– This is the script of CNBC's news report for China's CCTV on May 26, Friday.
Welcome to CNBC Business Daily, I'm Qian Chen.
Oil markets tumbled in the previous session when OPEC and allied producers extended output cuts.
Crude oil plunged 5 percent following the announcement, and held its losses early on Friday.
At Thursday's meeting in Vienna, the Organization of the Petroleum Exporting Countries and some non-OPEC producers agreed to extend a pledge to cut around 1.8 million barrels per day (bpd) until the end of the first quarter of 2018.
The initial agreement would have expired in June this year.
However, the agreement disappointed investors who had been betting on longer or larger supply curbs.
Analysts told CNBC that the price falls were a result of some expectations ahead the meeting for longer or deeper production cuts.
For doubters, the production cuts and rising prices threw a lifeline to U.S. shale producers and encouraged them to ramp up drilling even faster, jeopardizing the long-term market balance.
And by boosting their own production so much while the accords were still being negotiated, OPEC and non-OPEC countries actually made their task harder and pushed back the rebalancing process.
Now it has been 6 months since OPEC started to implement the production cut agreement but its support for oil prices has been relatively limited - oil prices fell to $45/barrel earlier this month, but then bounced back on the hope of an extention of the agreement.
Now, can we see oil pices keep staying above the key level of $50?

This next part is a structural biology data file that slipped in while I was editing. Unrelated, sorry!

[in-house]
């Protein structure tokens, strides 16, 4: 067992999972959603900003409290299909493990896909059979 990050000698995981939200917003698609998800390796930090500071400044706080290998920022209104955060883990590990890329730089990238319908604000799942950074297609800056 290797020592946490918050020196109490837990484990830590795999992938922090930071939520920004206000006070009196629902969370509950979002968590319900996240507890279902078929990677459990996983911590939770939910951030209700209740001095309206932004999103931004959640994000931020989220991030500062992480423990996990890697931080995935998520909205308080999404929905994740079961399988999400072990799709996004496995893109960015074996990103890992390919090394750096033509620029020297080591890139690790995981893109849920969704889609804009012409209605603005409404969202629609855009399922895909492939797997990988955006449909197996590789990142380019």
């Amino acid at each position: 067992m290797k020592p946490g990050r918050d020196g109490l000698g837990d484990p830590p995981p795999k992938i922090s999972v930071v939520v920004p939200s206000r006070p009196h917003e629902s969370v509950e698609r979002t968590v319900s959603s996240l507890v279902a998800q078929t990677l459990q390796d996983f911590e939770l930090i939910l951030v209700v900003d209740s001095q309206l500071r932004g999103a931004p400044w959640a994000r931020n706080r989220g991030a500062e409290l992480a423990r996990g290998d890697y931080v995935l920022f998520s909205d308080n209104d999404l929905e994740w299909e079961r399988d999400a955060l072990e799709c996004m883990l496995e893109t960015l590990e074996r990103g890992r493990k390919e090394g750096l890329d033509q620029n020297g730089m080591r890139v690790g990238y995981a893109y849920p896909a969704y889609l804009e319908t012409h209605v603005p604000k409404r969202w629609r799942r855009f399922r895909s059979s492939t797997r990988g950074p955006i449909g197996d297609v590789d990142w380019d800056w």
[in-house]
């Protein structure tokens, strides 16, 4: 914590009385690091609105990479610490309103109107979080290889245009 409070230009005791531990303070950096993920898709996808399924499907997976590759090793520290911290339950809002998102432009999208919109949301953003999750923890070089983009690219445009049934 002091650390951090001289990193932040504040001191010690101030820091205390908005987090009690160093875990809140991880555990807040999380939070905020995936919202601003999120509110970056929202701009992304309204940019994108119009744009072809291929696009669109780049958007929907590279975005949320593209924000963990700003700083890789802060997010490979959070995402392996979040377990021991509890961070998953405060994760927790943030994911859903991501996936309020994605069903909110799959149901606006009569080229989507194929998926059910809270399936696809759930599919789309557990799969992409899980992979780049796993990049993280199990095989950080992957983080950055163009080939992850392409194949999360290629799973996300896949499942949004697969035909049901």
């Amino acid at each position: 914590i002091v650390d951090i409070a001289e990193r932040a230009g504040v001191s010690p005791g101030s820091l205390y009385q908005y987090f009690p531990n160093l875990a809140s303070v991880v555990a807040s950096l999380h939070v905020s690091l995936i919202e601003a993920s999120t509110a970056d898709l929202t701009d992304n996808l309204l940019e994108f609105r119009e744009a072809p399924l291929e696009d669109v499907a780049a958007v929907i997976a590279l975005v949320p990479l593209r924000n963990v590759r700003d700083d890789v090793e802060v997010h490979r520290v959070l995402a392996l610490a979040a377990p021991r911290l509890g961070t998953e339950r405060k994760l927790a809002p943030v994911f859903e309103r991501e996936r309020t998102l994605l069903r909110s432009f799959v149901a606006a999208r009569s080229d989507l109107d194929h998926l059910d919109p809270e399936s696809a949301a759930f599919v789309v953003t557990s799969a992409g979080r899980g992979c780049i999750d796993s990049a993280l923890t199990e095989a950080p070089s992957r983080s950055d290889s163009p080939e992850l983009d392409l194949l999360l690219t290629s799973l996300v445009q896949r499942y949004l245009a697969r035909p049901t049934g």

Energy research firm Wood Mackenzie thinks so. Indeed, it expects a narrower gap between global demand and supply.
[SUSHANT GUPTA Wood Mackenzie] "But if you think about it for 2017.With this production cut in place, we only expect global supply to grow by 200,000 barrels per day. Now, if you look at the demand growth, our forecast is 1.3 million barrels per day. So theres a meaningful drawdown in increase and we expect Q3 and Q4 of 2017, we should lift the price back up, and we are expecting average for 2017, Brent will average on $55 per barrel."
Surging U.S. production, spurred by higher oil prices, combined with weak fuel demand and persistently robust OPEC exports in the first half of the year to offset the cartel's production cuts. That has left global stockpiles near record highs. But some believe that yesterday's meeting will highlight a need for long-term cooperation with non-Opec producers, especially Russia, which will face an upcoming election in 2018.
[Alexander Novak | MINISTER OF ENERGY OF RUSSIA] "With regards my own forecasts, I think that within the next two months before the next meeting of the ministers in the JMMC, we will see a continuation of the rebalancing in the market, a reduction of inventories because there is a period of increase in demand and when excess volumes leave the market that has a positive influence on the rebalancing of the market."
OPEC is trying to drive crude stockpiles in developed nations down to the five-year average.
They currently stand about 300 million barrels above that level.
During the meeting, OPEC also discussed extending the cuts through June 2018 if the market deteriorates, sources told Dow Jones.
That option would be decided near the end of the nine-month extension and could be triggered by high global stockpile levels and low oil prices, the sources said.
CNBC's Qian Chen, reporting from Singapore.